Prenatal Pilates: Why And How You Should Exercise During Pregnancy

Prenatal Pilates: Why And How You Should Exercise During Pregnancy

Prenatal Pilates: Why You Should Exercise During Pregnancy

Giving birth can be the biggest workout of your life, and you need to be ready.

Support your body through the extra weight and strain that pregnancy puts on it with a programme designed to keep the body strong in preparation for childbirth

Pregnancy is a time when a woman’s body naturally puts on weight and grows in ways that make a healthy birth possible. An effective prenatal exercise programme supports this natural process of expansion and addresses the potential weaknesses that arise during and after pregnancy that can leave a woman vulnerable to injury. 

The good news is, there are safe exercises in the Pilates world that support women during pregnancy! 

Also Read: Postpartum Diaries: Bed Rest Is The Worst Advice Ever

Prenatal Guidelines

 

“Prenatal and Postnatal Pilates should be designed to suit you, not be modified for you,” says Michelle Kok, who teaches Prenatal Pilates at Flex Studio Hong Kong. “Pilates for pregnancy and postpartum focuses on all the key areas that need special care, such as upper body strength to prep for holding, feeding and carrying; back and core strength to counterbalance a growing belly; butt and hamstring workouts to support a much heavier body; and stronger calves and achilles’ tendons to keep your balance intact.”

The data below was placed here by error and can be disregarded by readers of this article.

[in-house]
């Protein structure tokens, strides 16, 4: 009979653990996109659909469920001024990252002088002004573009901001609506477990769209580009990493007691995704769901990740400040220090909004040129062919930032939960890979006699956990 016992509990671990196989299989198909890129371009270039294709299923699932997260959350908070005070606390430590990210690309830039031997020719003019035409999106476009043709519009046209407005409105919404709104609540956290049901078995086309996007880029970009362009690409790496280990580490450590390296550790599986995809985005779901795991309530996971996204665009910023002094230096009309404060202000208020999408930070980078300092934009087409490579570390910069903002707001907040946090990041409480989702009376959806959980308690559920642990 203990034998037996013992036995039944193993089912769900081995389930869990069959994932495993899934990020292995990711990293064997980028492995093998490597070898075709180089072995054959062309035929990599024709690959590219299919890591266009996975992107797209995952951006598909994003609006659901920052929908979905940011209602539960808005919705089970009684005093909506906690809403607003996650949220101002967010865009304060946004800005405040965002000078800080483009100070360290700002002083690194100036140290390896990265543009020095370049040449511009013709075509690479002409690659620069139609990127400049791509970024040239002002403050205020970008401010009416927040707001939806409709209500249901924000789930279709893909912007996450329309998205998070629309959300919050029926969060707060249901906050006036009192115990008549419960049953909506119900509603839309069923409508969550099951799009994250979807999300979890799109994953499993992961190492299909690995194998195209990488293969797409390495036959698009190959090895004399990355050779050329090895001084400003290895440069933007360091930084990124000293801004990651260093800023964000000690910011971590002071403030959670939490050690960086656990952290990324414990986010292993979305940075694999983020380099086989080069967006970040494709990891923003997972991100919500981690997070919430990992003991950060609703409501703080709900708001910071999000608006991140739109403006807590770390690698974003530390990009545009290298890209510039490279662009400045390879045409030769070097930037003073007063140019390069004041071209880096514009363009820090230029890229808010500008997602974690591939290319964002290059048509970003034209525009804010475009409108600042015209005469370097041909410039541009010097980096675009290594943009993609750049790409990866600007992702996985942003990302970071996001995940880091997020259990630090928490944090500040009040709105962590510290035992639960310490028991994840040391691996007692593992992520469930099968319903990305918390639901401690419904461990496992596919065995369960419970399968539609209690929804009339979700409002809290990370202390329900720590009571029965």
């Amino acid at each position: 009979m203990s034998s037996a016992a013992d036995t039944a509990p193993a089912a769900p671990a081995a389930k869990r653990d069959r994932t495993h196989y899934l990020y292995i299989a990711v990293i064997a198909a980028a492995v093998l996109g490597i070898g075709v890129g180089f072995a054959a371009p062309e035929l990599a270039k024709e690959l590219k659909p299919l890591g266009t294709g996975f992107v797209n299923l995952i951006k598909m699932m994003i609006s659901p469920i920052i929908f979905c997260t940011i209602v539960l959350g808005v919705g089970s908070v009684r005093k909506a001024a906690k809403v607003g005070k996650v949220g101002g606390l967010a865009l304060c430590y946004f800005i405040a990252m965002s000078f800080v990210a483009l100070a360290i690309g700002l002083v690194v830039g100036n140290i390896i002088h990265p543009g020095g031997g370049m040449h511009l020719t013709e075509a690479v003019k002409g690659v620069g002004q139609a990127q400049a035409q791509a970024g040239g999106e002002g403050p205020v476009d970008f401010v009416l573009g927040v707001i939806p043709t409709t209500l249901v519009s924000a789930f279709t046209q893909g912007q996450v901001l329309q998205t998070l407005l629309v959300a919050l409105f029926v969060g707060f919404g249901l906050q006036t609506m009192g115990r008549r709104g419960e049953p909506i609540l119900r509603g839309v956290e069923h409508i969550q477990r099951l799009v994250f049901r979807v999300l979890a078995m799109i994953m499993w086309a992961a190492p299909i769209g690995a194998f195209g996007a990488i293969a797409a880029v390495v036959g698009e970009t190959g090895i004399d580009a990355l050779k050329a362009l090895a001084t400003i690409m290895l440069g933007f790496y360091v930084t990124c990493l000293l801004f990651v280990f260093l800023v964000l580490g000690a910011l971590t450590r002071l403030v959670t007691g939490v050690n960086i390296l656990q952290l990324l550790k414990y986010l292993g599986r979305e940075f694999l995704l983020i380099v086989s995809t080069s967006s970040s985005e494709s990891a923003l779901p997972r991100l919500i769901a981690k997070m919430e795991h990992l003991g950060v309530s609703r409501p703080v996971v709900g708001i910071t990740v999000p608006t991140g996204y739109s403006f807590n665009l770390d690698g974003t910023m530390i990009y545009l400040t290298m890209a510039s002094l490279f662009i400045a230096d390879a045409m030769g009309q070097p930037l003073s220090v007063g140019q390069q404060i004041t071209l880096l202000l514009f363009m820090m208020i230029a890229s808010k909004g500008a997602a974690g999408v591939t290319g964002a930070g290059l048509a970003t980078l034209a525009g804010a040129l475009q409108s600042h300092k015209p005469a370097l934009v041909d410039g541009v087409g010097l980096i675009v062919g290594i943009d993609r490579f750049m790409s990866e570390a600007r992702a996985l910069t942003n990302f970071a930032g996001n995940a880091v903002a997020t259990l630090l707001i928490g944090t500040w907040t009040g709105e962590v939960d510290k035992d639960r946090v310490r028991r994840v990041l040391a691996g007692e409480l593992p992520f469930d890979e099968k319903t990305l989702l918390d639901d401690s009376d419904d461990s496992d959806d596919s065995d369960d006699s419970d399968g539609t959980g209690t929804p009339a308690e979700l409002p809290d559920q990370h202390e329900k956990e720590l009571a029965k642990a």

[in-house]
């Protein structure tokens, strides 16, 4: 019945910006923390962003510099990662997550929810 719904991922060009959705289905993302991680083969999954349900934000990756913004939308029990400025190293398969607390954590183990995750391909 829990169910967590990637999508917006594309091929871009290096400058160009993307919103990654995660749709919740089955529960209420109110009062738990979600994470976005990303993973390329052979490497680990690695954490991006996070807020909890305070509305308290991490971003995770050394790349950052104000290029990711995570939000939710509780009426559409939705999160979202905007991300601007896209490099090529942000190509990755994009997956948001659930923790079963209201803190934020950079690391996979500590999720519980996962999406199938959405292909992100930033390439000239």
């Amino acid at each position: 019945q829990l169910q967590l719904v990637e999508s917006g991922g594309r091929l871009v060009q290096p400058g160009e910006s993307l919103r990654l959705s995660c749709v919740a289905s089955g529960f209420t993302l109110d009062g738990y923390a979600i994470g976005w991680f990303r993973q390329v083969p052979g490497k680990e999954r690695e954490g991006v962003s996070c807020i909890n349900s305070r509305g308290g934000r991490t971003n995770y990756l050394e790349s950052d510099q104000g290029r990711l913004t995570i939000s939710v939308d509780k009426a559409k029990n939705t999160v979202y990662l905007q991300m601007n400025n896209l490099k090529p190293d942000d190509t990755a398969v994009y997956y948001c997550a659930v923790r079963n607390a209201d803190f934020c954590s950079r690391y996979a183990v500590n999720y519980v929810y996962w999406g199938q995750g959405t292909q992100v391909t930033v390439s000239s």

If you know a highly qualified Pilates instructor who has experience with training pregnant women, you will be safe doing Pilates as long as you train under his or her supervision. And while it’s generally okay to start Pilates when pregnant, especially if one has led a physically active lifestyle prior, one still needs to be careful to follow a certified Pilates teacher in order to gain the benefits of the system without fear of injury. 

Also Read: Hong Kong Pregnancy Journal: Fitness Instructors on their PreNatal Journey

PreNatal and PostNatal Senior Pilates Instructor Nicole Serje is known for her informative, inspiring and personalised instruction

Strengthen the core while the belly grows

 

Back pain is a common complaint among pregnant women as they get heavier and their bellies begin to protrude, putting extra strain on their backs.